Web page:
What does health have to do with the death penalty?
The impulse and public launch of this comparative study counts nothing less than with the leadership of former Neo Zealand Prime Minister Helen Clark, president of the Global Drug Policy Commission and who, five years ago, was a candidate for the General Secretariat of NationsUnited.
It was precisely Clark who, in that informative meeting, referred to the "speech of very poor quality" that promotes this "repression -based approach" in which everything is reduced to how many kilos of drugs were confiscated in an operation, without having inHuman damages absolutely."What is the concern for the health of people in countries that apply the death penalty, for example?" The former prime minister was rhetorically asked, after mentioning the name of former American president Richard Nixon as the driver of the conceptAnd the practice of "War on Drugs" (War On Drugs).
This clamor for respect for human rights arises in a postpandemic world scenario in which there are more and more impoverished people who traffic due to lack of labor alternatives and end in jail (sometimes, in foreign prisons, simply by stepping on an airport), which increases its circle of marginality, uprooting and misery.In the case of minors, according to the United Nations, many homeless children are exposed to physical and sexual abuse, and substance consumption is part of relief to cope with those hard living conditions in the street.As for the policies related to health care, UN also has constancy, year after year, how world objectives are breached in terms of distribution of needle-hinge, as well as those of replacement therapies with opiates with opiates.There is also a lack of collective development alternatives for countries with high rates of pauperized population, which encourages drug trafficking.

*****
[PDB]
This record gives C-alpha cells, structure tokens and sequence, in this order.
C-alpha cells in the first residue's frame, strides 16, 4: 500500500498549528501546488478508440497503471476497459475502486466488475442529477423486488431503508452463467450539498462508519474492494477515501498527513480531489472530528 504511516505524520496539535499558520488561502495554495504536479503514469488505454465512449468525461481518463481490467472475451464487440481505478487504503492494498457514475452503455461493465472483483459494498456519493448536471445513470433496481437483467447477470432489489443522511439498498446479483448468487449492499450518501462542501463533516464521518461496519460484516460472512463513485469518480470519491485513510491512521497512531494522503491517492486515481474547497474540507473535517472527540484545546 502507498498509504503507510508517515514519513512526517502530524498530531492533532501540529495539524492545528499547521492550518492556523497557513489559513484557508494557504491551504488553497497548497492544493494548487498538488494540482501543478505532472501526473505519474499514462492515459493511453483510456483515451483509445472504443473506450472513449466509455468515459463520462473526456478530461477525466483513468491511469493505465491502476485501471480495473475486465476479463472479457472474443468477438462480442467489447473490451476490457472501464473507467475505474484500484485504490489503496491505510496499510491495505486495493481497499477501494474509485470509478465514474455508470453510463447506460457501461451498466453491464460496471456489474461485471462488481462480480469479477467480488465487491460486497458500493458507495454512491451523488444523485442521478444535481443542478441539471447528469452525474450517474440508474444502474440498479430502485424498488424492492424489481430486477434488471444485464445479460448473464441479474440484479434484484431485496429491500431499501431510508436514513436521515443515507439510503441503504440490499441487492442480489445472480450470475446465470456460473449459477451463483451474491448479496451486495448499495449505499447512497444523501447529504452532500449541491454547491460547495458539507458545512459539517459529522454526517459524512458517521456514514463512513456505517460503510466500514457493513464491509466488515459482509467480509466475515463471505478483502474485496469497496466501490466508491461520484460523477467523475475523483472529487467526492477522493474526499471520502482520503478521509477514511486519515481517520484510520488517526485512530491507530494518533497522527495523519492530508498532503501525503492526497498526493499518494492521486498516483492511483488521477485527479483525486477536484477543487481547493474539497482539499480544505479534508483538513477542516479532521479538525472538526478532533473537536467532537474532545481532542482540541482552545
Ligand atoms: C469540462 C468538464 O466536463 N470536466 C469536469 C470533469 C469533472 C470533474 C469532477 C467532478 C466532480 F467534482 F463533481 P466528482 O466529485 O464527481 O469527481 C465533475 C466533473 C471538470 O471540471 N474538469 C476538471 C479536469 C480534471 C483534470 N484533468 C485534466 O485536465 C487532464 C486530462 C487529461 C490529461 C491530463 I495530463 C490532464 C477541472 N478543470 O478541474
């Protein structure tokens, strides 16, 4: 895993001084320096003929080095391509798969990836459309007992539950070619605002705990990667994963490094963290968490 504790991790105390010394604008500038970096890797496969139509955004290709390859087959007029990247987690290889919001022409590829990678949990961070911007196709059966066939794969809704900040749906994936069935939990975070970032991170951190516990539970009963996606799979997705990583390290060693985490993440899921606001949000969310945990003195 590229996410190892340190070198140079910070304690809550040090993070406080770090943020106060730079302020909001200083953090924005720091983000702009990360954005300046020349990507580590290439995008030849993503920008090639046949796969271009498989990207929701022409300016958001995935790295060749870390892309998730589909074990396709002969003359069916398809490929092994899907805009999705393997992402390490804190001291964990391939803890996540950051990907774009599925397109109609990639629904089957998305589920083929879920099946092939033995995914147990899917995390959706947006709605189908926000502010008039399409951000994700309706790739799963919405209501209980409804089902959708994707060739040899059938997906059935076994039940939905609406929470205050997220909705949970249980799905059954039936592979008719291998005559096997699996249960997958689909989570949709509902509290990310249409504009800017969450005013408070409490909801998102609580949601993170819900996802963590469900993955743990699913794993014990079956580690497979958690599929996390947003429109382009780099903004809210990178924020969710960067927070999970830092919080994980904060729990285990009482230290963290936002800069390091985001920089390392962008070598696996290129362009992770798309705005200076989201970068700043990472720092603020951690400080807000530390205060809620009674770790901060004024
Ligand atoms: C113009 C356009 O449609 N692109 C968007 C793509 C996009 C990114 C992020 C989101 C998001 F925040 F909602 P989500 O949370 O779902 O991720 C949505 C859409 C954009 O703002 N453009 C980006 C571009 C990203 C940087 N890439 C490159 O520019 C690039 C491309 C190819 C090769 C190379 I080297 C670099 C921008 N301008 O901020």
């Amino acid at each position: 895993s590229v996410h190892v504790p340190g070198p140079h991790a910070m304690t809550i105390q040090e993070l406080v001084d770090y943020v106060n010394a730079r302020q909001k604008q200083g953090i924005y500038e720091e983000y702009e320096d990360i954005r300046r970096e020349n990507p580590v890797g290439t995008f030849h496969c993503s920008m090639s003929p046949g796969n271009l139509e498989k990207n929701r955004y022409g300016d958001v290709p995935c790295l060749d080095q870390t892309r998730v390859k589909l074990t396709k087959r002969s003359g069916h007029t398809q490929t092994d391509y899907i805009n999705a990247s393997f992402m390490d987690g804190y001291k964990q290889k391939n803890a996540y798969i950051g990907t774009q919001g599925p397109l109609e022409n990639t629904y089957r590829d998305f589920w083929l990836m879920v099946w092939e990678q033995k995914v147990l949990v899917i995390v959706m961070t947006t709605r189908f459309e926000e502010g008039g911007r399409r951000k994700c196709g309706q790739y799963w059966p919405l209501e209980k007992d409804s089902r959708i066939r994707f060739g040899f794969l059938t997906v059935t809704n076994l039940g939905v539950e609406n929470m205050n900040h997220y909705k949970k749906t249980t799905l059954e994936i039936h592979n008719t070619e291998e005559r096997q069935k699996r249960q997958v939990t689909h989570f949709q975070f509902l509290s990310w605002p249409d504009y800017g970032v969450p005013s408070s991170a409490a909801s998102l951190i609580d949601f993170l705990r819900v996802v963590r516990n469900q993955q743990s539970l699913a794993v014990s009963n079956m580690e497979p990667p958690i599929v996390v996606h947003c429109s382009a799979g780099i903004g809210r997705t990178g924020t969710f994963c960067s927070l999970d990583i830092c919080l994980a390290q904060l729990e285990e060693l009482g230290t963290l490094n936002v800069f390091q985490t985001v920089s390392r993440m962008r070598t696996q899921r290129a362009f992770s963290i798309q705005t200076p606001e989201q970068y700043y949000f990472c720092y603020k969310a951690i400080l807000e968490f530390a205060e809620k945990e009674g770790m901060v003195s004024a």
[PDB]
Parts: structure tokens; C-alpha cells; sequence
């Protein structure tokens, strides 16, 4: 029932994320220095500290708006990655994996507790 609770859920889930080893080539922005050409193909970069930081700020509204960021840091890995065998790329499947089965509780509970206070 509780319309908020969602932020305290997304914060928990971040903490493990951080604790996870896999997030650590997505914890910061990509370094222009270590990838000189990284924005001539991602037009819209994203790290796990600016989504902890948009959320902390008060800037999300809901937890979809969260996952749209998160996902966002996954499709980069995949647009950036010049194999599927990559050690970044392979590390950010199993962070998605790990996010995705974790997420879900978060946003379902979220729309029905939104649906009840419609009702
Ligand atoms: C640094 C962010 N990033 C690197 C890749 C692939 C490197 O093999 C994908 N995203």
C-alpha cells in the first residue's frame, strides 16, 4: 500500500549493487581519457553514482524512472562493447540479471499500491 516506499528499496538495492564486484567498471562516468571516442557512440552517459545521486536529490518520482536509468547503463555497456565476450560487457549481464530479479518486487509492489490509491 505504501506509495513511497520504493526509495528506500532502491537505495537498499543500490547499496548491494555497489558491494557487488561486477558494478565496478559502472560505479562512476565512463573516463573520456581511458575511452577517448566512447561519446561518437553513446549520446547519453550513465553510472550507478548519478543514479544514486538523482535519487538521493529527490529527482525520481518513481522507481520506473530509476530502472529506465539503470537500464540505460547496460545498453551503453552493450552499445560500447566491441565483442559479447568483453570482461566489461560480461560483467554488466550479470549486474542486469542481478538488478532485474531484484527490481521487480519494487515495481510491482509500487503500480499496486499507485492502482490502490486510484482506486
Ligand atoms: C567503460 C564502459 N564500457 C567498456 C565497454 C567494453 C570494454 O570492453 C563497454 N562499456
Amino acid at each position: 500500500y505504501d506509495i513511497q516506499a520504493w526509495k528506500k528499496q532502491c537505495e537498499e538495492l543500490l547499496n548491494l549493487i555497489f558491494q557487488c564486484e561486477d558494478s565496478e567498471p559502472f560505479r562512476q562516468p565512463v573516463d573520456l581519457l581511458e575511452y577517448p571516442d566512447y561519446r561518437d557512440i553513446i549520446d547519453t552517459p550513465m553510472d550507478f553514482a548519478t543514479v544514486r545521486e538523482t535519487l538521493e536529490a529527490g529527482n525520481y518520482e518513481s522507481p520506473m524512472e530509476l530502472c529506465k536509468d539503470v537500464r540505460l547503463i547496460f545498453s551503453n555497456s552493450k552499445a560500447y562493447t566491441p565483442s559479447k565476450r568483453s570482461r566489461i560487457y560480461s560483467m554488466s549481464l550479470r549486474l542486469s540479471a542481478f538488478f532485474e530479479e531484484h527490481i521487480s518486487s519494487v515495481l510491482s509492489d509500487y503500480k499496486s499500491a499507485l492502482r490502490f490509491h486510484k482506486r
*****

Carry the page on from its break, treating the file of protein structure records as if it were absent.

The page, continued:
In this context, the global predominance of policies based on repression and punishment in this matter has led to the inaugural index to offer general scores that do not reach results or 50 points over the 100 possible.The authors of the report highlight that the expectations of civil society experts vary from country to country and that inequality is a deeply established dimension in anti -drug policies, partly due to the colonial legacy of the aforementioned war, according to them they interpret.Anti -drug policies are, in essence, complex, as read in the report, and disproportionately affect the marginalized population, with differentiated virulence depending on gender, ethnic origin, sexual orientation or socioeconomic status.